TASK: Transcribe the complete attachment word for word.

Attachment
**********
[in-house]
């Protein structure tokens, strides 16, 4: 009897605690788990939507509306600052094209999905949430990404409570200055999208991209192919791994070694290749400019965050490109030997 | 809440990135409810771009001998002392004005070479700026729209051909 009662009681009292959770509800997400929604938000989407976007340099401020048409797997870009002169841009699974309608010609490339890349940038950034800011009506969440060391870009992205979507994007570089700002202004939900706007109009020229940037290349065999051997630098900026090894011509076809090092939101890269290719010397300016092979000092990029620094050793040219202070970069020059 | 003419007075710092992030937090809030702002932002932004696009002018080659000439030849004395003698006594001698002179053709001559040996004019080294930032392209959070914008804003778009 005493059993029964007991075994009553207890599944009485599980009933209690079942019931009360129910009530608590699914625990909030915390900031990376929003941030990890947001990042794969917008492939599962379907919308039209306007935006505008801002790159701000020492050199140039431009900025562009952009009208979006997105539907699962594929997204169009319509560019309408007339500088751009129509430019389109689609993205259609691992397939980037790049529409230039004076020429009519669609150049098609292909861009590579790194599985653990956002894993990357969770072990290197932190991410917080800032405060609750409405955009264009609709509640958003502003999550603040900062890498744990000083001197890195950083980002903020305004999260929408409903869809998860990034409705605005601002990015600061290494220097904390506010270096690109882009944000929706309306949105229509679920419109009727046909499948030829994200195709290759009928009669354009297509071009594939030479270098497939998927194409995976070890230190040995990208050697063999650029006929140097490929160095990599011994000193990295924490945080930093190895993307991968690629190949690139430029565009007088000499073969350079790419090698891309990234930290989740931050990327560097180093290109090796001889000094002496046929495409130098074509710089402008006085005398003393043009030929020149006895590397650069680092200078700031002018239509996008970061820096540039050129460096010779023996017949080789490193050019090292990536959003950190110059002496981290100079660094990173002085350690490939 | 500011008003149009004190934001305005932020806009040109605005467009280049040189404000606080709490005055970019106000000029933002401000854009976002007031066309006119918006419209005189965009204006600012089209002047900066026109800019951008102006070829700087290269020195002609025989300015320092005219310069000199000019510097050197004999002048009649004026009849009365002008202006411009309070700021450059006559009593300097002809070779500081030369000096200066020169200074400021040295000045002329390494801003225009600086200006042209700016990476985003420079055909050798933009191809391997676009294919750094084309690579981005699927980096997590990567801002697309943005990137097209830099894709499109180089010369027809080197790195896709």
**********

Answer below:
[in-house]
């Protein structure tokens, strides 16, 4: 009897605690788990939507509306600052094209999905949430990404409570200055999208991209192919791994070694290749400019965050490109030997 | 809440990135409810771009001998002392004005070479700026729209051909 009662009681009292959770509800997400929604938000989407976007340099401020048409797997870009002169841009699974309608010609490339890349940038950034800011009506969440060391870009992205979507994007570089700002202004939900706007109009020229940037290349065999051997630098900026090894011509076809090092939101890269290719010397300016092979000092990029620094050793040219202070970069020059 | 003419007075710092992030937090809030702002932002932004696009002018080659000439030849004395003698006594001698002179053709001559040996004019080294930032392209959070914008804003778009 005493059993029964007991075994009553207890599944009485599980009933209690079942019931009360129910009530608590699914625990909030915390900031990376929003941030990890947001990042794969917008492939599962379907919308039209306007935006505008801002790159701000020492050199140039431009900025562009952009009208979006997105539907699962594929997204169009319509560019309408007339500088751009129509430019389109689609993205259609691992397939980037790049529409230039004076020429009519669609150049098609292909861009590579790194599985653990956002894993990357969770072990290197932190991410917080800032405060609750409405955009264009609709509640958003502003999550603040900062890498744990000083001197890195950083980002903020305004999260929408409903869809998860990034409705605005601002990015600061290494220097904390506010270096690109882009944000929706309306949105229509679920419109009727046909499948030829994200195709290759009928009669354009297509071009594939030479270098497939998927194409995976070890230190040995990208050697063999650029006929140097490929160095990599011994000193990295924490945080930093190895993307991968690629190949690139430029565009007088000499073969350079790419090698891309990234930290989740931050990327560097180093290109090796001889000094002496046929495409130098074509710089402008006085005398003393043009030929020149006895590397650069680092200078700031002018239509996008970061820096540039050129460096010779023996017949080789490193050019090292990536959003950190110059002496981290100079660094990173002085350690490939 | 500011008003149009004190934001305005932020806009040109605005467009280049040189404000606080709490005055970019106000000029933002401000854009976002007031066309006119918006419209005189965009204006600012089209002047900066026109800019951008102006070829700087290269020195002609025989300015320092005219310069000199000019510097050197004999002048009649004026009849009365002008202006411009309070700021450059006559009593300097002809070779500081030369000096200066020169200074400021040295000045002329390494801003225009600086200006042209700016990476985003420079055909050798933009191809391997676009294919750094084309690579981005699927980096997590990567801002697309943005990137097209830099894709499109180089010369027809080197790195896709």